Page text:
University of Tennessee weed scientist Larry Steckel has spent the past two months coaxing Palmer amaranth weeds to grow from seed collected in 2019 — so he could try to kill them.
But after a labeled rate of the dicamba herbicide XtendiMax on two-inch tall weeds, in the well-controlled environment of a greenhouse, a lot of that pigweed did not die.
This week, Steckel made a series of grim phone calls he had been bracing for all winter.
“I called the farmers and retailers who found some of these and I told them — dicamba isn’t going to control Palmer amaranth in these fields anymore,” he said. “They were not surprised at all.”
His colleague, University of Arkansas weed scientist Jason Norsworthy has found the same thing in his greenhouses with samples of Palmer amaranth from Tennessee, which saw widespread reports of dicamba performance failures in 2019.
Norsworthy said some of the Tennessee pigweed populations start to recover four to five days after an application of a half-pound-rate of dicamba. “They resume active growth, and 14 to 21 days after application, there appears to be little symptomology present from auxin herbicide,” he explained.
“Just as we expected, further research is confirming that dicamba is in the initial stages of failure against Palmer amaranth,” Norsworthy concluded.
The scientists stopped short of calling it official resistance, as more testing lies ahead.
“Before I can say the “r” word, we have to run dose response tests to show how these populations differ in sensitivity compared to susceptible weeds,” Norsworthy said. “But when you spray one population with dicamba and everything is dead, and you spray another with the same thing and 50% are still alive — I think we know what we’re looking at.”
Dicamba-resistant Palmer amaranth isn’t entirely new. Kansas State scientists confirmed dicamba- and 2,4-D-resistant populations in the spring of 2019. But those were from long-term conservation tillage plots, where weeds had been regularly exposed to dicamba and 2,4-D for 45 years.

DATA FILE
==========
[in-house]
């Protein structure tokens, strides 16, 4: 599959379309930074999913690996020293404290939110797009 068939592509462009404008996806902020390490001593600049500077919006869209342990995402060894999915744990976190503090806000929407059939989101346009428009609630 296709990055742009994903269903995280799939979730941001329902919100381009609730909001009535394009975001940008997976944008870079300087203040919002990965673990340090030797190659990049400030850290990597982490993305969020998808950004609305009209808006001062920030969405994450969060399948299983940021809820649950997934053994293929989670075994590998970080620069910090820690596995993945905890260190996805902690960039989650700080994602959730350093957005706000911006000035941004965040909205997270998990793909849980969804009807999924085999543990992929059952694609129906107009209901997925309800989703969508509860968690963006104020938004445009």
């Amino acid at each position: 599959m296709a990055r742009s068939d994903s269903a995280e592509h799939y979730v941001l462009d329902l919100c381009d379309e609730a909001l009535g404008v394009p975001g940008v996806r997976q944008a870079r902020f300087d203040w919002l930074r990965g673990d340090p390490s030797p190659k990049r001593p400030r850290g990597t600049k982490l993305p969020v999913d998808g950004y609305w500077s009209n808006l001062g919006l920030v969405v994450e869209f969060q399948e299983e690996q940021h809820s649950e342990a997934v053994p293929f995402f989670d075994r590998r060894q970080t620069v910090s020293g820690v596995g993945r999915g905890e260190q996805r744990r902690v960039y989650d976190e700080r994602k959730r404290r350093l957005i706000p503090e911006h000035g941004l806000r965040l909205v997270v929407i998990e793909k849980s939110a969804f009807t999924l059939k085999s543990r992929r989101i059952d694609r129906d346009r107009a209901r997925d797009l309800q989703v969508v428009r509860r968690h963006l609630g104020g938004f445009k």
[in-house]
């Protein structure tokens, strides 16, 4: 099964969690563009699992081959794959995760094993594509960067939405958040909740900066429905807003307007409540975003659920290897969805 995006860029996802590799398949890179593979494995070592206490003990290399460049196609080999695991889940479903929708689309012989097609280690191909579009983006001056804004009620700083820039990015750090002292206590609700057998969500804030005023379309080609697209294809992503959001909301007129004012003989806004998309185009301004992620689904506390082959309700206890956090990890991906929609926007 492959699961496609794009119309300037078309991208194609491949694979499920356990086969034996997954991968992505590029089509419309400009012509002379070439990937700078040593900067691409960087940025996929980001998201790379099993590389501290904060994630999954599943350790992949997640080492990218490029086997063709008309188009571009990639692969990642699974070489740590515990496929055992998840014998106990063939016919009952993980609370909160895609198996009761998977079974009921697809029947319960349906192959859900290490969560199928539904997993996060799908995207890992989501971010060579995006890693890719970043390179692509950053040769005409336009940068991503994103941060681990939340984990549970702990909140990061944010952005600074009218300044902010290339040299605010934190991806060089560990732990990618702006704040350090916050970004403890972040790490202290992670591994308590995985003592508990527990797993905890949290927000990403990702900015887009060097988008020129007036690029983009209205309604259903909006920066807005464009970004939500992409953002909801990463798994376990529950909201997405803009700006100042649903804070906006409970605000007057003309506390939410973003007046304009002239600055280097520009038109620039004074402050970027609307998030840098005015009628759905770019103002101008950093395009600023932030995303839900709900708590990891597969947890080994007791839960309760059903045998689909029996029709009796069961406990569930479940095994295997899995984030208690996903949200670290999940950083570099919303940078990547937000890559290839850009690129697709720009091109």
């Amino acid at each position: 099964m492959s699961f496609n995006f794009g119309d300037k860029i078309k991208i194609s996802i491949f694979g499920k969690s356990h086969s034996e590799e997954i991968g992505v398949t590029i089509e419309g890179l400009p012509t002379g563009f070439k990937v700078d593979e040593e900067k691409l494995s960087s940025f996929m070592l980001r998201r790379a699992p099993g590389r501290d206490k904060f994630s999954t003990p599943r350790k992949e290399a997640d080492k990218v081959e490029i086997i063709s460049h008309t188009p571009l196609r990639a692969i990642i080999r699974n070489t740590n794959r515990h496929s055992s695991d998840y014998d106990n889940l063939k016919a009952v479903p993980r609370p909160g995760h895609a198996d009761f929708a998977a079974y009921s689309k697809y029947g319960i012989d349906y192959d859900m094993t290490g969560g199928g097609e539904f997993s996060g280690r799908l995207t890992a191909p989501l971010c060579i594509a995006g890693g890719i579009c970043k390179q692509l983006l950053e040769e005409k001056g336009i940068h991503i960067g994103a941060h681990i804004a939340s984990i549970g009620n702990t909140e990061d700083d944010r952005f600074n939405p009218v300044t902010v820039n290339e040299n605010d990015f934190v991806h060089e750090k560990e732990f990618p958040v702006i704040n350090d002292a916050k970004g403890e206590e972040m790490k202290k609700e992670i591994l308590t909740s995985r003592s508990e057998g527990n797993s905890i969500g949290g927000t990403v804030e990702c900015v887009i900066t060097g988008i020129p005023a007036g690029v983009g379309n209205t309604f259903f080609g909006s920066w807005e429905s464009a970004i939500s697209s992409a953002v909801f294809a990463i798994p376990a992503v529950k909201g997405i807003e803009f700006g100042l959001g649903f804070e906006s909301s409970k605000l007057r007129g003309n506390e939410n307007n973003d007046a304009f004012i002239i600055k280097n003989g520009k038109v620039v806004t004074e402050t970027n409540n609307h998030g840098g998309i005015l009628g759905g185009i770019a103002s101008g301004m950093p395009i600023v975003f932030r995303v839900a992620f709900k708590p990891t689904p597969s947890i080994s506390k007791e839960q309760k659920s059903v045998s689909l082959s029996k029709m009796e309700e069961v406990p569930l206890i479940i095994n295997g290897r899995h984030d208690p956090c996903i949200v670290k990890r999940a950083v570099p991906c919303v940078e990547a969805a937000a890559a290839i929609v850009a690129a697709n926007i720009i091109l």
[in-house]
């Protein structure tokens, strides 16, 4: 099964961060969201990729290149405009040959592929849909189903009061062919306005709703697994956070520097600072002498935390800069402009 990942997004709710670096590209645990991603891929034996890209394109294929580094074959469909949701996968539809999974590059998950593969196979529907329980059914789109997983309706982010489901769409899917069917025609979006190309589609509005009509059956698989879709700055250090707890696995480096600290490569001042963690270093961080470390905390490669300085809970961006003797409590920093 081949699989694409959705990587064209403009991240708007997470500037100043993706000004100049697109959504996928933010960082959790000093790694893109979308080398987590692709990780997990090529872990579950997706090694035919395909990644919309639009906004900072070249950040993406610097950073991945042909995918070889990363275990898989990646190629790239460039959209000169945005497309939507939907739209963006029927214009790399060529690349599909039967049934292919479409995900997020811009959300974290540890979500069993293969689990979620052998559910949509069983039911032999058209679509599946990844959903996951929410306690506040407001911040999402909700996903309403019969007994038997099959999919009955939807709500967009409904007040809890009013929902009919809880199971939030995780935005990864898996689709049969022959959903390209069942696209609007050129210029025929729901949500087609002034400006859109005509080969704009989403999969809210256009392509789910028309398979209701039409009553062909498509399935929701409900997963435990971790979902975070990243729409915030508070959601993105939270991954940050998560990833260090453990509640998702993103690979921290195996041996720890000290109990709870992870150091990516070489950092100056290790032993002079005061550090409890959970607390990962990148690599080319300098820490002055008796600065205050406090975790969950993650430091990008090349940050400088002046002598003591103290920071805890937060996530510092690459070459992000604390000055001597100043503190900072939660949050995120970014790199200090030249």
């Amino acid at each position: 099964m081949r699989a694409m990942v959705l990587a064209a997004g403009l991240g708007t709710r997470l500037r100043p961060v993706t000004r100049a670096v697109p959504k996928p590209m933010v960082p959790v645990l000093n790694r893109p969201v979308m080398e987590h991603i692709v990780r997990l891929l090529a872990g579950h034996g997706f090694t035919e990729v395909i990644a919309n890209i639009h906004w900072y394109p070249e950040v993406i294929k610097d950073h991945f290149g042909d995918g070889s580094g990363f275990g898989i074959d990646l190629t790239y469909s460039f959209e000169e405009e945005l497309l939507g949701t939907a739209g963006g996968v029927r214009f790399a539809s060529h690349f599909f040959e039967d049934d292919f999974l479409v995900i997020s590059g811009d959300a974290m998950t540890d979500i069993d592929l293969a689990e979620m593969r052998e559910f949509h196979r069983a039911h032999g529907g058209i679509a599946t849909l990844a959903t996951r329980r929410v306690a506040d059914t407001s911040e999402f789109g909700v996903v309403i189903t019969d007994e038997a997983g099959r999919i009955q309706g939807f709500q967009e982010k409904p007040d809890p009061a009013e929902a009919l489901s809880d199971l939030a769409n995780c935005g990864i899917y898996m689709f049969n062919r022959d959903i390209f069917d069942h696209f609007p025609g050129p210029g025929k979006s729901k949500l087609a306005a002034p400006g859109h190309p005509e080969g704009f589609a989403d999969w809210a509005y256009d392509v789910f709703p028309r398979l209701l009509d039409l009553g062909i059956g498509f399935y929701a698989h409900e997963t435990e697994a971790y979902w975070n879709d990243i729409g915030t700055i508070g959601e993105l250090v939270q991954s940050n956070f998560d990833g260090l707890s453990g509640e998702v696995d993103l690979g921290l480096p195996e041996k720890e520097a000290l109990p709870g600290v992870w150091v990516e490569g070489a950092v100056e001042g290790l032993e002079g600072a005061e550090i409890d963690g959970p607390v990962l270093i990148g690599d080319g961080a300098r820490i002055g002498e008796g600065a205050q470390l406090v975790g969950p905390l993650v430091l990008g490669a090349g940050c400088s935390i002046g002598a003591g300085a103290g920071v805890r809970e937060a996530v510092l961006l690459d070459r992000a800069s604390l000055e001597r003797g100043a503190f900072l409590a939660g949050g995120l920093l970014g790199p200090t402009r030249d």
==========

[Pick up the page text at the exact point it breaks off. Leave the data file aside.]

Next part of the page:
These new performance failures represent the first cases of likely dicamba resistance resulting from the dicamba-tolerant Xtend cropping system that topped out at 60 million acres last year.
That rapid scale-up from 2 million acres in 2016 meant the risk of dicamba-resistant weeds was always going to be high, scientists noted. “We’ve been almost 100% Xtend [cotton and soybean] acreage for a couple years now, so this isn’t a surprise,” Steckel said of Tennessee growers.
The United Soybean Board is funding a multi-state effort to test various species of weeds for resistance to the new herbicide-tolerant platforms emerging, including glufosinate and dicamba. Missouri scientists are testing waterhemp for resistance and Indiana scientists are testing marestail. Norsworthy is in charge of testing suspected resistant Palmer amaranth plants and he is working through samples from many states such as Arkansas, Illinois, Missouri, Mississippi and Tennessee.
Steckel said he will advise Tennessee growers this summer not to expect full control of Palmer amaranth weeds in all their Xtend fields.
In Xtend cotton fields, growers will have the option to use glufosinate to knock back dicamba weed escapes, but Xtend soybean growers may need to brace for a second round of dicamba, he said. Enlist E3 soybean fields, which are expected to join the landscape in greater number in 2020, will have the secondary option of glufosinate, as well as 2,4-D, he added.
Weed scientists will need to conduct more tests to see if the populations they are seeing survive dicamba will also tolerate 2,4-D, which is from the same class of chemicals and behaves very similarly, Steckel said.
“That is something we have to test this summer — if pigweed is resistant to dicamba, will 2,4-D still be effective?” he said.
Emily Unglesbee can be reached at Emily.email@example.com.
Follow her on Twitter @Emily_Unglesbee.
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